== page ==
• Keyboard, on the right most border. The Apple-1 originally didn't come with a keyboard. The user was supposed to buy it separately. In those ages it was common to find the ASCII keyboards, that for each key stroke they send an ASCII code to the computer through a data bus.
  • Address Decoder, at the bottom left. This is the hardware circuitry that selects the chips of the board according to the address set by the CPU. This routes the data from/to the CPU.
  • Expansion Slot, on the right bottom. This is the expansion bus of the Apple-1, where users could plug custom hardware or specific interfaces like the cassette tape interface (ACI).
I will discuss next all the components and how they are implemented in my emulator.

Thursday, October 20, 2016

Considerations on the Apple-1 system

Originally the Apple-1 computer was planned to have a Motorola 6800 CPU, cheaper than a more popular Intel 8080 (400$ in those ages). So the project has never been developed, and remained on paper. It was modified to have a cheaper and better configurable 6502 ($25), just released in those ages.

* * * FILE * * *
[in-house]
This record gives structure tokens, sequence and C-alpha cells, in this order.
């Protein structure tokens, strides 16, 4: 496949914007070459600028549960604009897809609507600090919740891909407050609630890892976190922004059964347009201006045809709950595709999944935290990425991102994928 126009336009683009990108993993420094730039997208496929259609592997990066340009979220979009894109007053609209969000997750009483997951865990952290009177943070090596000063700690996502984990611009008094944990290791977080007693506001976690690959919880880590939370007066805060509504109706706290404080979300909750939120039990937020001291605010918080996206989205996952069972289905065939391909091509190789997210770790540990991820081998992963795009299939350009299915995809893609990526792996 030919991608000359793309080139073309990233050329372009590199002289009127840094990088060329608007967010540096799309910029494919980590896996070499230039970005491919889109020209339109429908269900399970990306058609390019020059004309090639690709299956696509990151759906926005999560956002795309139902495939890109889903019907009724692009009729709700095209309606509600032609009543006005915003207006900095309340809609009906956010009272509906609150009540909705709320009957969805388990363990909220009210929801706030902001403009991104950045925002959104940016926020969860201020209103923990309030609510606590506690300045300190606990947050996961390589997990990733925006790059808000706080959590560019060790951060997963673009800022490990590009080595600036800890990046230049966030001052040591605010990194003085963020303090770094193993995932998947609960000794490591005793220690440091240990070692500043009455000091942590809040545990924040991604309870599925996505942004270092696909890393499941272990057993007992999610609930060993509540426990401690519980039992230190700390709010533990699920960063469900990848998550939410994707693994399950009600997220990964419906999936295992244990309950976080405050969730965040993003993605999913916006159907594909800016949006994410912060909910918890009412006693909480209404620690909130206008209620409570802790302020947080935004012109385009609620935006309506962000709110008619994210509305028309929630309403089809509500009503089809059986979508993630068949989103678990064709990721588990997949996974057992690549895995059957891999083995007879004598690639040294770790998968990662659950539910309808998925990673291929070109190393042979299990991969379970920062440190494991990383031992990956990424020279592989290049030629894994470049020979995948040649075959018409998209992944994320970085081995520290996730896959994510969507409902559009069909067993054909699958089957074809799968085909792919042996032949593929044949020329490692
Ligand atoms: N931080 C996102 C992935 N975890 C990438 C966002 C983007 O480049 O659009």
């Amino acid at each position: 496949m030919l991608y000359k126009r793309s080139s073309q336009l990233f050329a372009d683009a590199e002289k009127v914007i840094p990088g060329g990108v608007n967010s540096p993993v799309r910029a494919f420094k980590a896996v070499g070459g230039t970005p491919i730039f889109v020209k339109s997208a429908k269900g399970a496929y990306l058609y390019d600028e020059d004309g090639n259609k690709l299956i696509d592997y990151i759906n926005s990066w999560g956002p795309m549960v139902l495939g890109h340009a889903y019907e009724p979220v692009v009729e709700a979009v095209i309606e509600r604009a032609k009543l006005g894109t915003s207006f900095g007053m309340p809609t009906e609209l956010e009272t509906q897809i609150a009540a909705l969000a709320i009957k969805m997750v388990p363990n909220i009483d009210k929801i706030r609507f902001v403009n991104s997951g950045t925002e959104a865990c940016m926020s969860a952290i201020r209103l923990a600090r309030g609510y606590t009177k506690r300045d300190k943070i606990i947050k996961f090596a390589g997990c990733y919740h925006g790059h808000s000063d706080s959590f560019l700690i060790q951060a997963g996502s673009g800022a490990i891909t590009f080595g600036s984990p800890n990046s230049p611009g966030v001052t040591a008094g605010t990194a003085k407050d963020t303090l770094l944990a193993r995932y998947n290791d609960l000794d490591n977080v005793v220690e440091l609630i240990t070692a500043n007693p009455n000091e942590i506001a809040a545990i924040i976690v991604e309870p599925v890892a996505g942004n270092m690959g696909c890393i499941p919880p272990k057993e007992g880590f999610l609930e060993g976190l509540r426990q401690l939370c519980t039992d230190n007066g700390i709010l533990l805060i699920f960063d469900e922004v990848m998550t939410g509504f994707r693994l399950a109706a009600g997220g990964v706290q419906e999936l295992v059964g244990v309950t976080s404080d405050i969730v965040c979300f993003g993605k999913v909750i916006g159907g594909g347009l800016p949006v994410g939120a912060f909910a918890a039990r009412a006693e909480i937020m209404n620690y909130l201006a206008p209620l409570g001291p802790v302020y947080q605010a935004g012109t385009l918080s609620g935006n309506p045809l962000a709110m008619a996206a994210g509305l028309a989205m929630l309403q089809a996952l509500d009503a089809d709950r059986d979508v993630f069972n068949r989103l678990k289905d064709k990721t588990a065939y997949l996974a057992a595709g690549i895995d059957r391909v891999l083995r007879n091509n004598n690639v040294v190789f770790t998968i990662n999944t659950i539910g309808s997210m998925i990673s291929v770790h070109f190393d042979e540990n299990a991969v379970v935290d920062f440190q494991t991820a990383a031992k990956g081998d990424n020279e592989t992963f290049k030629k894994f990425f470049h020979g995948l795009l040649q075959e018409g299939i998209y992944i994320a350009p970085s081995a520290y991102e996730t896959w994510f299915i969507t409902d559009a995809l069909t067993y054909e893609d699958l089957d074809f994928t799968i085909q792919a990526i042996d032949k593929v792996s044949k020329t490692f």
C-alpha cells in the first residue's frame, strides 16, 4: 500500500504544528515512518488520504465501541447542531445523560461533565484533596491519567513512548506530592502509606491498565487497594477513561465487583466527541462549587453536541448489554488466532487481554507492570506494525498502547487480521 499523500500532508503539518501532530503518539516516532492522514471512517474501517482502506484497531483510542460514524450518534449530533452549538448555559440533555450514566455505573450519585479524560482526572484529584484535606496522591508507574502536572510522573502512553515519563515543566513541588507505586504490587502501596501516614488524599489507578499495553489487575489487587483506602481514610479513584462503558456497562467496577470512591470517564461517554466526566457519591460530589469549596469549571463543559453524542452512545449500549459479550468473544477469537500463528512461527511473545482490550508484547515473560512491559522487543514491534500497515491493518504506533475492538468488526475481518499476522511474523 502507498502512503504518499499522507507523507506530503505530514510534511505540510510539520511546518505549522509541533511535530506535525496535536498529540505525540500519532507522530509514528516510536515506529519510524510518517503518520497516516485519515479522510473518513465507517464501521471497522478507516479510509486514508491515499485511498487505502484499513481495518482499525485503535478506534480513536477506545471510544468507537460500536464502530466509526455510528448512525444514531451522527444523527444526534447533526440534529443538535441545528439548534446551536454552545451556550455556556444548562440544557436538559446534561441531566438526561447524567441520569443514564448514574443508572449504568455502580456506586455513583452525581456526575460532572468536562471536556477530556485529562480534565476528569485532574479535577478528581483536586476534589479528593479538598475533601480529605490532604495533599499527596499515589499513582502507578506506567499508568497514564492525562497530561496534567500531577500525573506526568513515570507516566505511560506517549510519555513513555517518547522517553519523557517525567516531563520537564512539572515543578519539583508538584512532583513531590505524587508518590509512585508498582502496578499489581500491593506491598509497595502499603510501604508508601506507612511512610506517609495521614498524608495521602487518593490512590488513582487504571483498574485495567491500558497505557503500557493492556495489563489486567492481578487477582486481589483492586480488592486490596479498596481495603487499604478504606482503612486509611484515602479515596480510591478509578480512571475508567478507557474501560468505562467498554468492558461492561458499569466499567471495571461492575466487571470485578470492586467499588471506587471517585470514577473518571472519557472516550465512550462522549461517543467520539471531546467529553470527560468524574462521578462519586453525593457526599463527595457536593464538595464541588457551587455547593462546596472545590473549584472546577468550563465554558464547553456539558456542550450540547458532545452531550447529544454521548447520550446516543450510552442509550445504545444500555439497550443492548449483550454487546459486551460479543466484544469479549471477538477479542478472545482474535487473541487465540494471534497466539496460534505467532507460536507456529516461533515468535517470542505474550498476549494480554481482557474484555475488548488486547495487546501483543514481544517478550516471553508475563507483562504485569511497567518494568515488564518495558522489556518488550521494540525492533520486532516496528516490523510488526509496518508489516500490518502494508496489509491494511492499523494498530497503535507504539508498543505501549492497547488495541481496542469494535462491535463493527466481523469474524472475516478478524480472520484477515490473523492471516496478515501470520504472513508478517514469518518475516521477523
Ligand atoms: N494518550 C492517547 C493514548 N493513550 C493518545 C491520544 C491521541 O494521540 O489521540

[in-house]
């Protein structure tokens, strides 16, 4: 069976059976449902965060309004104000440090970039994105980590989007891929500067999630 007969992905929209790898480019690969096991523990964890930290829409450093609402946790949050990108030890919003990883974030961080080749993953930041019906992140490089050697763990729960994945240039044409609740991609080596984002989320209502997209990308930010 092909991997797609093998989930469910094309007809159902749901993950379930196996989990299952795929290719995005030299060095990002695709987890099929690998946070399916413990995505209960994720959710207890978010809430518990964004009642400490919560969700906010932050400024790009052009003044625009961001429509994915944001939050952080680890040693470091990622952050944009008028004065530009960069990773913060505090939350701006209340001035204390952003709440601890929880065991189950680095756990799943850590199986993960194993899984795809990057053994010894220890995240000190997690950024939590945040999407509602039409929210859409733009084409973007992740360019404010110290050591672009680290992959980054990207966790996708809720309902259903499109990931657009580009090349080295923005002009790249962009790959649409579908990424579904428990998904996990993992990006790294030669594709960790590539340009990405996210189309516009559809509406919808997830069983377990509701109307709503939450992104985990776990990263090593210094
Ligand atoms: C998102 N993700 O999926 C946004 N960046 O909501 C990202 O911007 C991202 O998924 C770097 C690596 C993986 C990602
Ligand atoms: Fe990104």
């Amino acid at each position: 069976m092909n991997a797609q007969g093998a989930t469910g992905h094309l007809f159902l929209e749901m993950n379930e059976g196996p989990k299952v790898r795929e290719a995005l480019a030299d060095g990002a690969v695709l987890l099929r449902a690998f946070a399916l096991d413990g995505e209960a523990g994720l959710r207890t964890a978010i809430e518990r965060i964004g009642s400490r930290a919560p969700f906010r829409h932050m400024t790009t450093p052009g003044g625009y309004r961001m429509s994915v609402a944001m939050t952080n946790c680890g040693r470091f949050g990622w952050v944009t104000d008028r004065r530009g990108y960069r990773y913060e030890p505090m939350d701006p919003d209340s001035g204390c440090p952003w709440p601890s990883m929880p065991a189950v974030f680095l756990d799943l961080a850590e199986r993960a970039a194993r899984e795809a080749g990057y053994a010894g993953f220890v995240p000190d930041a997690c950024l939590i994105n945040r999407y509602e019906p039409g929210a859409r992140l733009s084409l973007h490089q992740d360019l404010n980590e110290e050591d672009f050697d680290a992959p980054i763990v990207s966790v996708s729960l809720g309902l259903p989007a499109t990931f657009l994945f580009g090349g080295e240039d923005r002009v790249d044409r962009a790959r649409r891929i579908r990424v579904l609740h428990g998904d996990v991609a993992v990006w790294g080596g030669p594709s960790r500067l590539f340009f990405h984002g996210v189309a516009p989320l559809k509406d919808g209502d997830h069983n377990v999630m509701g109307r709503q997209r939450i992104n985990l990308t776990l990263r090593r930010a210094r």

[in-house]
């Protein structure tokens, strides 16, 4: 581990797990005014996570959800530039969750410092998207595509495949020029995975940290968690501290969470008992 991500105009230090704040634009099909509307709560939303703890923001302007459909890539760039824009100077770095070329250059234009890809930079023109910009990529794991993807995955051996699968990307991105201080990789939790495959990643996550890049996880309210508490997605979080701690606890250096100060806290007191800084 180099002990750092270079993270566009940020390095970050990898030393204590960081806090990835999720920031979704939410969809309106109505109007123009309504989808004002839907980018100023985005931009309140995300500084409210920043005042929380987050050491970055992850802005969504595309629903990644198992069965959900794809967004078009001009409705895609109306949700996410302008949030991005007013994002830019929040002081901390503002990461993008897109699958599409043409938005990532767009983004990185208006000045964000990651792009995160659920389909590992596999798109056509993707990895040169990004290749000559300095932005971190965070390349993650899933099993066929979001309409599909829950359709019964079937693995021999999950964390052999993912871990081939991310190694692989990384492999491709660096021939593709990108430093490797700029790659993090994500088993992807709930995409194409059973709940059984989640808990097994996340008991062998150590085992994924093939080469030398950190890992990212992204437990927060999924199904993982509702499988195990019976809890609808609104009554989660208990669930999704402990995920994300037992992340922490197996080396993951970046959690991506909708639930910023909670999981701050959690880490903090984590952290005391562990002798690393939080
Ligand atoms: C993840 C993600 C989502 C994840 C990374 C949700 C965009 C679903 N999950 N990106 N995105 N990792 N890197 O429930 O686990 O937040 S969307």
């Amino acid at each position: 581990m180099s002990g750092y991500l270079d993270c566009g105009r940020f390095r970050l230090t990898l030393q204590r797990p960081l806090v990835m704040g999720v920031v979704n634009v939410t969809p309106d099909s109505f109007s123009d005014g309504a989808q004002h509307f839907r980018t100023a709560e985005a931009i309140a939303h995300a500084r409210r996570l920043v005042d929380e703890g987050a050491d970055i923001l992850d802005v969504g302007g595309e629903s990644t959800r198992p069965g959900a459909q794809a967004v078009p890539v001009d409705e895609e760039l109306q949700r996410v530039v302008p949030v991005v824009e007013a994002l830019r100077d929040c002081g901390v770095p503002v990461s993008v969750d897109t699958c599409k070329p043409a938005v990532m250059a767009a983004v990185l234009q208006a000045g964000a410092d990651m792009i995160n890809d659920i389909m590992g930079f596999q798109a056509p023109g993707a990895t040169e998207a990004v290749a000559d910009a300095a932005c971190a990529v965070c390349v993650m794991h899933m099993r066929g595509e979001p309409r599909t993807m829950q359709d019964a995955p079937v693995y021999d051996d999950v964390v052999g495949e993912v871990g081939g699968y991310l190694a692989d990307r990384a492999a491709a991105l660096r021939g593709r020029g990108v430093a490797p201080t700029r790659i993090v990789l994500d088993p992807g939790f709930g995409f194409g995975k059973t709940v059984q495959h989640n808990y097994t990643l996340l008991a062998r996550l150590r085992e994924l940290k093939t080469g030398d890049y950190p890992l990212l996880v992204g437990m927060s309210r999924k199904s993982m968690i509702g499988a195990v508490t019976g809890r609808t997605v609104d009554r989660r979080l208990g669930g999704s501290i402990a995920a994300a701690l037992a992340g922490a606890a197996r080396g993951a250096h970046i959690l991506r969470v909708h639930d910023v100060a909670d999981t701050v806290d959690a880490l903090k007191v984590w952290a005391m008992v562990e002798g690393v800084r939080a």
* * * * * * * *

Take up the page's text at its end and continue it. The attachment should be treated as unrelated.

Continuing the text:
So the Apple-1 was designed around this processor, equipped with RAM; a ROM containing the little operating system that Wozniak developed on purpose; a ROM containing the information on the character set for the video section; the hardware video terminal section; and a programmable input output interface chip.